The combination of factors has created a bull market in the once-struggling industry as investors clamor to snatch up homes with the most potential to bring in short-term patients. Sale prices of nursing homes averaged $76,500 per bed last year — the second consecutive year of record-breaking prices, according to Irving Levin Associates, which analyzes the senior housing market.

The shifting landscape, some say, marginalizes poor long-term residents with extensive medical needs. “This focus on Medicare, Medicare, Medicare has pushed out people in the custodial care world,” said Anthony Chicotel, a staff lawyer at California Advocates for Nursing Home Reform, who says he fields calls at least once a week from residents who are being evicted because their Medicare coverage, which lasts 100 days, is expiring and the residents will transition to lower-paying Medicaid. “They’re being pushed out, and they don’t have anywhere to go, really, that can take care of them.”

The profit-driven focus on Medicare patients has intensified as many long-term residents moved to assisted-living facilities, and hospitals have sought to discharge patients earlier. On a typical day in 2000, about 9 percent of residents in an average nursing home were covered by Medicare, according to federal data. By 2014, that had risen to 15 percent.

“I think a lot of the time when it comes to managed care, it’s a race to the bottom,” Anthony Chicotel, a staff lawyer at California Advocates for Nursing Home Reform said.

A new study found one in five nursing home residents with advanced dementia harbor strains of drug-resistant bacteria and more than 10 percent of the drug-resistant bacteria are resistant to four or more antibiotic classes. The research was published online today in Infection Control & Hospital Epidemiology, the journal of the Society for Healthcare Epidemiology of America.  Drug-resistant Escherichia coli (E. coli) and Proteus mirabilis (P. mirabilis) were the most common bacteria found among the study subjects. Nearly 90 percent of the bacteria found were resistant to three types of antibiotics, most notably ciprofloxacin, gentamicin and extended-spectrum penicillins.

“Nursing home residents with advanced dementia usually have an increased need for healthcare worker assistance, as well as frequent exposure to antibiotics. This combination may be leading to a subset of vulnerable long-term care residents at high risk of both acquiring and spreading these dangerous bugs,” said Erika D’Agata, M.D., an infectious disease physician at Rhode Island Hospital and lead author of the study. “Frequent hospitalization among these residents also provides a constant influx of drug-resistant bacteria into the hospital setting, further fostering the spread throughout the healthcare delivery system.”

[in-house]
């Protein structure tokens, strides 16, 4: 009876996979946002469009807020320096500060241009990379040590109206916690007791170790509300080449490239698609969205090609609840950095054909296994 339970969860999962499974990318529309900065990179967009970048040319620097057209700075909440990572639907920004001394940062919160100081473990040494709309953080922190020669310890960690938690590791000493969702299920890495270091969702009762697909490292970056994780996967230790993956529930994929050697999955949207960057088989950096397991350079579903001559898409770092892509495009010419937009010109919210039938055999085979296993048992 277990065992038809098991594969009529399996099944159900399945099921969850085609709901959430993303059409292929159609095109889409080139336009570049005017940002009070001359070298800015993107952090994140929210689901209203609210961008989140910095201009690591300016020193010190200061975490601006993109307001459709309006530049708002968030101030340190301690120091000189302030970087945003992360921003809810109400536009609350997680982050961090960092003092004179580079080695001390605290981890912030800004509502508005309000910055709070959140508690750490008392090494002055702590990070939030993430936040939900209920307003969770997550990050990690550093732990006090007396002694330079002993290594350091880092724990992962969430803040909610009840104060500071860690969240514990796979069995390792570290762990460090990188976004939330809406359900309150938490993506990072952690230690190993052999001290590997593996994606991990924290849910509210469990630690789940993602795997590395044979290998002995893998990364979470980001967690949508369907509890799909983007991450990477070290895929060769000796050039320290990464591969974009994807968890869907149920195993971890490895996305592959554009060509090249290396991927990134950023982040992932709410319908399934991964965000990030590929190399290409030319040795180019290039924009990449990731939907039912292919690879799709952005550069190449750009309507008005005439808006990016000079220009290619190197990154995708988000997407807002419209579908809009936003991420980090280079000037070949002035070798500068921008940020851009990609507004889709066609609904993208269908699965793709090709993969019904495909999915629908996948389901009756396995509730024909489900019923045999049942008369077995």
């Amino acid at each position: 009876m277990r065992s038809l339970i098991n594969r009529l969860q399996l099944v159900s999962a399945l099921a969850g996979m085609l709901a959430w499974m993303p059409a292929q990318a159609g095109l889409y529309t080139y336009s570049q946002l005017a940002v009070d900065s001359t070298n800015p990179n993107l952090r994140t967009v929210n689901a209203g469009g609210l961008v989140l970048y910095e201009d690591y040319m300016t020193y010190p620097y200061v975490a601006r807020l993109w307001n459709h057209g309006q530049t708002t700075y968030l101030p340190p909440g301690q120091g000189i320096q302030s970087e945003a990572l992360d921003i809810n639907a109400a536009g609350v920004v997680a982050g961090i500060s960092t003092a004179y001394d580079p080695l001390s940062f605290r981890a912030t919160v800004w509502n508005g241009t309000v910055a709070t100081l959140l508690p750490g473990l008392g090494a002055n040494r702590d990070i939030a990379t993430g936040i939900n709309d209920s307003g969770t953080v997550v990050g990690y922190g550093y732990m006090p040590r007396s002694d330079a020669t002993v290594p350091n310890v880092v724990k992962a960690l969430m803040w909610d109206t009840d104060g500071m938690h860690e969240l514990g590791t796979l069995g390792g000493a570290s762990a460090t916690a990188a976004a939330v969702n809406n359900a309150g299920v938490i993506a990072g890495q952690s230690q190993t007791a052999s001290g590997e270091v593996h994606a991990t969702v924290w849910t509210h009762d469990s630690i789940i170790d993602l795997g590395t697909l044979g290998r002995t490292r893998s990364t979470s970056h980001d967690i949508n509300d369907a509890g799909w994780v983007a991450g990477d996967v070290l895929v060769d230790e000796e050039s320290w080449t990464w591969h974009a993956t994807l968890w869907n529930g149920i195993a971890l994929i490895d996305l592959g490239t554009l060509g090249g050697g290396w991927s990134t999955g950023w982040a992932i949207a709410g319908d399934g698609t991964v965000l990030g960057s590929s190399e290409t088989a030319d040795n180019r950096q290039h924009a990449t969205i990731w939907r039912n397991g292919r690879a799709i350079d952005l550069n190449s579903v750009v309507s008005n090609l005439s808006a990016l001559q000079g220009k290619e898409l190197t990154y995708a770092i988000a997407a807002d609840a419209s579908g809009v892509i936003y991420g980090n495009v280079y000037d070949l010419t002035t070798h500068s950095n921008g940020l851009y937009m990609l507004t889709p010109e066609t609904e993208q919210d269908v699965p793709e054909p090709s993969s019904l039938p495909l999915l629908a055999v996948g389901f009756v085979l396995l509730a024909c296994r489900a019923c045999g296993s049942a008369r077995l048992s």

Genetically related bacteria were detected in 18 of the 22 nursing homes (82 percent). Possible routes include overlapping hospital stays among residents with advanced dementia from different nursing homes and healthcare professionals cross-covering multiple nursing homes.

“Ongoing efforts to curb the acquisition and spread of this bacteria among nursing homes residents is crucial since this is an issue that goes beyond just one realm of care,” said D’Agata. “Healthcare institutions must work together to help curb the transmission of these emerging, dangerous pathogens.”

The Telegraph reported that Ronnie Rollins, CEO of Macon-based Community Health Services of Georgia, was “speechless and stunned” when CMS demanded he return more than $100 million in improper payments made to his nursing homes.  The company nursing homes had received the “extra” Medicaid funding in question for more than a decade. This past December, a federal ruling declared the funding to be inappropriate.

A Dec. 8 letter and report from the federal Centers for Medicare and Medicaid Services said the “unallowable” payments to more than 30 nursing homes were made in fiscal years 2010 and 2011.  The Centers for Medicare and Medicaid Services report targeted 35 Georgia nursing homes that were owned by local development authorities and were the source of “intergovernmental transfers” to get “upper payment limit dollars”.  But the Centers for Medicare and Medicaid Services report to state officials said “these nursing facilities are actually privately owned” — not owned by a public agency as required.


WDTN reported on the sad state of nursing homes in Ohio.  Nursing homes are supposed to be a place of care, rehabilitation, and cleanliness but many are not living up to that standard.